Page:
Focus on respiratory essentials for nurses

Education for staff at Northumbria Healthcare NHS Foundation Trust on respiratory and COPD care receives more focus than in many hospitals elsewhere.

The specialist nurses and medical consultants together deliver a Respiratory Essentials for Nurses course, which began in 2008.

It is taught over three days of protected time for staff on respiratory wards across the trust.

‘Ward nurses are too often neglected in this regard,’ says consultant in respiratory medicine and clinical lead for COPD and NIV services Stephen Bourke.

‘The feedback from the course was so strong that it was rolled out to all new nurses.’

COPD: chronic, progressive and not fully reversible

An estimated three million people in the UK have chronic obstructive pulmonary disease (COPD). About 900,000 have been diagnosed and an estimated two million are thought to have COPD that remains undiagnosed. Most patients are not diagnosed until they are in their fifties.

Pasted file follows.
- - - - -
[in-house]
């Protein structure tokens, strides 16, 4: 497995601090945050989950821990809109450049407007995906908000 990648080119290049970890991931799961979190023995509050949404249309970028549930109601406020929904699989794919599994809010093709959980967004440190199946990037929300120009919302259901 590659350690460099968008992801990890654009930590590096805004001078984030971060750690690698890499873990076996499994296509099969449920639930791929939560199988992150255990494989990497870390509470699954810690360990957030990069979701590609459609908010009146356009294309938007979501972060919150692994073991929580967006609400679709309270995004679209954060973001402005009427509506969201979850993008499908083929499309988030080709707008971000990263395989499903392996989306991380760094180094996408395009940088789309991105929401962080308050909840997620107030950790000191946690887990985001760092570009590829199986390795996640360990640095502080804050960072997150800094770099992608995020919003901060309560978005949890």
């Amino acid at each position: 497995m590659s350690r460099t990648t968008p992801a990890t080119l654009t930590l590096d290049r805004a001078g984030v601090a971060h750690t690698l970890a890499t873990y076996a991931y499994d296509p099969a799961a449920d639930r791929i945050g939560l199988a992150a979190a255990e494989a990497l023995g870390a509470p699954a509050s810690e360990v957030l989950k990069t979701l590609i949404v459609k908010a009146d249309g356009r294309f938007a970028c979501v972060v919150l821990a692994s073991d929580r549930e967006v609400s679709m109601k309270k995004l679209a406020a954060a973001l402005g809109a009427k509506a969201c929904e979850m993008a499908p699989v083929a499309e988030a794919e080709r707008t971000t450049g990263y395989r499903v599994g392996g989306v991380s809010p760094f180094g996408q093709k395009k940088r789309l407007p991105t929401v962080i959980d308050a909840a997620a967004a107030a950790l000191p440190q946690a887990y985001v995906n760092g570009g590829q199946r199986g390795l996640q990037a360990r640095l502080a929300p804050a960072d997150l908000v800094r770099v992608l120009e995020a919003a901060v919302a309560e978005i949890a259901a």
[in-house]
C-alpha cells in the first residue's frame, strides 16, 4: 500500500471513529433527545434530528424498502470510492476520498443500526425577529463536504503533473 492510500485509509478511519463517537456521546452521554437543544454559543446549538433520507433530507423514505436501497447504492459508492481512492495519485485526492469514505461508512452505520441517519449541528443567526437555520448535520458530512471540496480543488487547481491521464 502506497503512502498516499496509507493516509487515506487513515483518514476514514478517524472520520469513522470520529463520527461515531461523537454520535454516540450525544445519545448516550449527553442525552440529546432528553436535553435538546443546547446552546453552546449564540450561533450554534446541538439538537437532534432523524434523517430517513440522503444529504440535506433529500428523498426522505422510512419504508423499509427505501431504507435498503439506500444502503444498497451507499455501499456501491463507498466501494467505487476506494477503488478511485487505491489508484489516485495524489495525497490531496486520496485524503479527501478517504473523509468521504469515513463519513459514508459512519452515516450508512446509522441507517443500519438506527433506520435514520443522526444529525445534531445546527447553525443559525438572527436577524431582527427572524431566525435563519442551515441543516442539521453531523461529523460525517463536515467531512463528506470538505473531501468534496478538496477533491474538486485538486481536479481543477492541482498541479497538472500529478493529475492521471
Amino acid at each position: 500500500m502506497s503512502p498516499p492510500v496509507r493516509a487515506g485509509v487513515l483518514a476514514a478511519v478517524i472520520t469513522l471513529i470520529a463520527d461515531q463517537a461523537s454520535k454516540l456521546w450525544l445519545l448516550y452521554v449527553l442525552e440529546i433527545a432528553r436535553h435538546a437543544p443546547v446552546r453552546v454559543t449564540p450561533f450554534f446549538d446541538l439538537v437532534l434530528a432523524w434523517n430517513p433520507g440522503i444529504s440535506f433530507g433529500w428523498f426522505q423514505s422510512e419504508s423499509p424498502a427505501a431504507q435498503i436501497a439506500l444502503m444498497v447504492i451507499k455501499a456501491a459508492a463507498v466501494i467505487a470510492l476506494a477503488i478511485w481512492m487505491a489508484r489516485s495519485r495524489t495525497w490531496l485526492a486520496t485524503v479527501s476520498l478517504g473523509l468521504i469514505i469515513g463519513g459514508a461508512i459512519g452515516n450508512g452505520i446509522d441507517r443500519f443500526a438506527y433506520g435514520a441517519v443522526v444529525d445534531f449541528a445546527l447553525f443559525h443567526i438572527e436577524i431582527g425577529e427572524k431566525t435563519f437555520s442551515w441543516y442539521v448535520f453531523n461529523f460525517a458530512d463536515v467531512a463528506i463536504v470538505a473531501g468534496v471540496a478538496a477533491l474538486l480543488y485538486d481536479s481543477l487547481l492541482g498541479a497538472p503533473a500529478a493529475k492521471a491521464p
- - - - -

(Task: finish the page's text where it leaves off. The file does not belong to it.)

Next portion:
COPD is characterised by airflow obstruction that is not fully reversible, according to the National Institute for Health and Care Excellence.

The airflow obstruction does not change markedly over several months and is usually progressive in the long term.

The condition is predominantly caused by smoking, although other factors may contribute.

Exacerbations often occur in which there is a rapid and sustained worsening of symptoms beyond normal day-to-day variations.

Further information

NICE is currently updating its COPD guidance, with the new version expected in November. For the current version click here

British Thoracic Society’s guidance on NIV